It covers 5 main functions of a cyber security framework.
  • Identify
  • Protect
  • Detect
  • Respond
  • Recover

Each of these functions is then broken down into categories and the categories are further sub divided into subcategories.

This is two more than Bruce Schneier who defines Protect, Detect and Respond.

The basic idea is that you take the categories and analyze it to define your current profile. You then define a target profile and work out action plans and prioritizations to achieve the target profile.

It is not a very long document and much of the useful information is stored in the appendixes. It widely references other public standards.

Application Security

The framework does not have much to say about secure application development.  However it is extensible so you can add in your own categories and sub categories. It does talk about access control, data-at-rest and data-in-transit controls etc.

PR.DS-7 says:
The development and testing environment(s) are separate from the production environment

Useful Links

  • NIST Press Release 

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Sunday 9 February 2014

Data Flow Diagrams and PCI DSS Version 3

I just noticed that the Payment Card Industry - Data Security Standard (PCI DSS) Version 3 has a new requirement at 1.1.3. The old 1.1.3 in PCI DSS version 2 is now requirement 1.1.4 in PCI DSS version 3.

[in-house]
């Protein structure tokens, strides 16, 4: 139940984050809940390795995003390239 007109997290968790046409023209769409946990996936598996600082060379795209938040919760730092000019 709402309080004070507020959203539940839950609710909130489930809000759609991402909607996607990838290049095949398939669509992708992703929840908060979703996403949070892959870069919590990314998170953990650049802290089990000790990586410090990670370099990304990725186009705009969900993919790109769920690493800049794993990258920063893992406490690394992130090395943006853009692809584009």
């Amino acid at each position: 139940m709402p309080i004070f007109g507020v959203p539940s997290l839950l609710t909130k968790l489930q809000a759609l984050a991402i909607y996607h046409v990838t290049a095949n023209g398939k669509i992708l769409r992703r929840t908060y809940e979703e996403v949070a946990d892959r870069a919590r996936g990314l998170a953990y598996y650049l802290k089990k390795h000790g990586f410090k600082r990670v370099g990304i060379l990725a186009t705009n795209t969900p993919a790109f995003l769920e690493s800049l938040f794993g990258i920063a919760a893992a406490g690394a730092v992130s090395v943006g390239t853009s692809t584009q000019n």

PCI DSS Requirement 1.1.3

So what does new requirement 1.1.3 say?
"Current diagram that shows all cardholder data flows across systems and networks"
The testing procedure for this requirement says
"Examine data-flow diagram and interview personnel to verify the diagram:
  • Shows all cardholder data flows across systems and networks.
  • Is kept current and updated as needed upon changes to the environment.
And finally the guidance says
"Cardholder data-flow diagrams identify the location of all cardholder data that is stored, processed, or transmitted within the network. Network and cardholder data-flow diagrams help an organization to understand and keep track of the scope of their environment, by showing how cardholder data flows across networks and between individual systems and devices."

The Fundamentals